Jon: Yeah. I feel the second week I worked, so I took the first week and then I kind of did half days the second week so I didn’t come back to being buried from a total absence.


Gene: Right.


Jon: So it was kind of nice. It’s a good time to catch up as well.


Gene: It’s cool. All right, we’ll get to it. You know what? We have to talk about stuff about holidays, vacations and days off for businesses. Like during this two week period of time, like my company, I run a 10 person company outside of Philly and we didn’t have any days closed.


Jon: Gotcha.


Gene: I mean we were not even closed Christmas, because all my employees work from whenever and wherever and for whatever clients, it’s up to them when they want to work, but it’d be interesting to know from our listeners and from other business owners like what their policies are over … another topic for another time.


Jon: Yeah, it varies a lot too. I mean, we work with a lot of small groups as enterprise partners.


Gene: Right.


Jon: I feel like it’s a 50, 50 bag. Right? How did I might a take a solid two week … everyone takes their time, goes back home, comes back refreshed, some are kind of nonstop. I’m the kind of person where I work 24 seven I can’t detach.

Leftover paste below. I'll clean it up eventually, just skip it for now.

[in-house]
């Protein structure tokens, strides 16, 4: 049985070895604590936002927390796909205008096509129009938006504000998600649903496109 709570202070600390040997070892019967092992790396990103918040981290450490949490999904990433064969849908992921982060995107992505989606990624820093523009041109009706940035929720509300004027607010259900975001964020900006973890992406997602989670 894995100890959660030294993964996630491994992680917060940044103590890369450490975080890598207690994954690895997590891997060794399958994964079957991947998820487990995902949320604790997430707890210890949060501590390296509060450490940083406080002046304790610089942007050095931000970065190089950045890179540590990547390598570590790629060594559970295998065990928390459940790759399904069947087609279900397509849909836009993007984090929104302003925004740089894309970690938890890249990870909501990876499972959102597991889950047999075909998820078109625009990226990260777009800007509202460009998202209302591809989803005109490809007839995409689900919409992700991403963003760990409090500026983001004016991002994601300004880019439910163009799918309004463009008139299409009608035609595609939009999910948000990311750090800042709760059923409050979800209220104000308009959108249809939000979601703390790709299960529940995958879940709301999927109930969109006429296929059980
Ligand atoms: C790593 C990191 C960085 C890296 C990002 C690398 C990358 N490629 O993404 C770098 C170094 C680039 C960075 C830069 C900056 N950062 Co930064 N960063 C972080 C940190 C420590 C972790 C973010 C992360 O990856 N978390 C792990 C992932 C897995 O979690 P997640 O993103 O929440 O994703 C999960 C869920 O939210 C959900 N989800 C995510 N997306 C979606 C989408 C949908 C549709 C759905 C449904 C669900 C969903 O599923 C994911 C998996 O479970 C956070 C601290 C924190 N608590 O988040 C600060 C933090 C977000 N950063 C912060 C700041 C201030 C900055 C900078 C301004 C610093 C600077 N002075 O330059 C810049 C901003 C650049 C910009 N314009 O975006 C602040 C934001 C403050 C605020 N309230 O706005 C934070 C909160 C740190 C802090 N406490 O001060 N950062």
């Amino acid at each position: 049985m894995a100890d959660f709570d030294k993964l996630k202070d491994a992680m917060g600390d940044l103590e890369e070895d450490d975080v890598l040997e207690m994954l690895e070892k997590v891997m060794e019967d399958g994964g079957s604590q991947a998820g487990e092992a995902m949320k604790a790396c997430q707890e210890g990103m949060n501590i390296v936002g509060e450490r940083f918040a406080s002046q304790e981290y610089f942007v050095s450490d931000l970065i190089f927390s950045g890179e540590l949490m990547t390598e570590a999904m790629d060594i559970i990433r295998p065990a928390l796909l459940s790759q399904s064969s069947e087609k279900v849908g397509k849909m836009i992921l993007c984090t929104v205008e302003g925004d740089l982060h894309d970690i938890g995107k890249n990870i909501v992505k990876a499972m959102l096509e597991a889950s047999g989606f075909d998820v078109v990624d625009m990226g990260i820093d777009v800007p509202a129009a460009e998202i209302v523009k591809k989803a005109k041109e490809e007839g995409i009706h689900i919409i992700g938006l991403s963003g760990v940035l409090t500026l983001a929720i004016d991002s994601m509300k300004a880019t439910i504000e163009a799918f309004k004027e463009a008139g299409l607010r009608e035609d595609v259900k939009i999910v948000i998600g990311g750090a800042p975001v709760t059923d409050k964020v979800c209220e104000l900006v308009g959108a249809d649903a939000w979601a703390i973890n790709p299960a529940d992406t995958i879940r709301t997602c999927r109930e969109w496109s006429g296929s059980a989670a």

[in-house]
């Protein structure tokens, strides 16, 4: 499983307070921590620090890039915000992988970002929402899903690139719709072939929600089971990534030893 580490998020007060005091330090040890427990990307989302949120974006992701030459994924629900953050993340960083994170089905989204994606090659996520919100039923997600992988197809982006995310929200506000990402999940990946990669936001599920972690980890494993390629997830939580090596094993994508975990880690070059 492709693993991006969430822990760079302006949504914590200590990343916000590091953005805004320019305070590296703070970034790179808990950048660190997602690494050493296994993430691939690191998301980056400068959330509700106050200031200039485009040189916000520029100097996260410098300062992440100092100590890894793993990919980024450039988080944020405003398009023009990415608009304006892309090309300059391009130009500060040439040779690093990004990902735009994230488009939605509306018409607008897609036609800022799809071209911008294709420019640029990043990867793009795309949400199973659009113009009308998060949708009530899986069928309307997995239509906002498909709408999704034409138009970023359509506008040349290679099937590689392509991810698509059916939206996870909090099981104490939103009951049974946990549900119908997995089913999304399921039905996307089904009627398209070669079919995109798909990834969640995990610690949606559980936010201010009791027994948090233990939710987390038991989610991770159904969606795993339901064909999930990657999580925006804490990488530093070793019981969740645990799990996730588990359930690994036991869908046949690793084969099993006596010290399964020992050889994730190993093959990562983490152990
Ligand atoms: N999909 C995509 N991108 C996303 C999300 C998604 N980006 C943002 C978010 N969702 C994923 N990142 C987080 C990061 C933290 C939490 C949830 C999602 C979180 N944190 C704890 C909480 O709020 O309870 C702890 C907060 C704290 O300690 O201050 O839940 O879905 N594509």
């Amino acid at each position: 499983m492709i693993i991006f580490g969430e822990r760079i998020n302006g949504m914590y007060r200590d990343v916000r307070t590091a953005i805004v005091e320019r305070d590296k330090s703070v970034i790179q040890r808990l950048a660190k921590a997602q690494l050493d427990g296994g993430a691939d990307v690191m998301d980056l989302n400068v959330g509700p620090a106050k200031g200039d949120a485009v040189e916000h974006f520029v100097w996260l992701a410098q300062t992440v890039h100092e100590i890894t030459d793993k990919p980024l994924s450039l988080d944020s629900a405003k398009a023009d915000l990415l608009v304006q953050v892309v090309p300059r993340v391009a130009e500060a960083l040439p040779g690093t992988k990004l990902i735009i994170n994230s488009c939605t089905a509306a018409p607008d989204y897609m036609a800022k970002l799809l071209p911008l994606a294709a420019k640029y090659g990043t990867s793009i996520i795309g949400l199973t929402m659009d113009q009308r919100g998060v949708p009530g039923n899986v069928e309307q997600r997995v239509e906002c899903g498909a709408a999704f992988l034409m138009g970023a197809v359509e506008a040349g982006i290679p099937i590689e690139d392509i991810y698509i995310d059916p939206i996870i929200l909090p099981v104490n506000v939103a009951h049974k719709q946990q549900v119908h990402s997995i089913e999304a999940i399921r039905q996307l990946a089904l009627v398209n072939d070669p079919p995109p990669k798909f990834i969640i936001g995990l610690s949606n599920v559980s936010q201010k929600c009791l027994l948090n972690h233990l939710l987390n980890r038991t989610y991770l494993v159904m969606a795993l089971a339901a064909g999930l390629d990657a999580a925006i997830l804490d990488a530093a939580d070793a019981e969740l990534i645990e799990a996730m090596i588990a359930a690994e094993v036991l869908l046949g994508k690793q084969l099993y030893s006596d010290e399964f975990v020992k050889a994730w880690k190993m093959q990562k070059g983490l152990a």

Gene: Yeah.


Jon: It’s a personal flaw. So it’s nice to sometimes remember that people understand that they can have a balance and take it. So …


Gene: Very good. Yeah. Very good. All right. So onto our topic.


Jon: Yeah. So we are here today to talk about something a less relaxing than the holidays, but really about market research and when you’re thinking that you have this great idea or product or service that you want to launch into the world. I’m sure with your communities and take that risk as a small business owner, how do you find out about what the need is, what the opportunity is, how you can kind of refine and optimize that and end up with something that really serves the need of your customer base.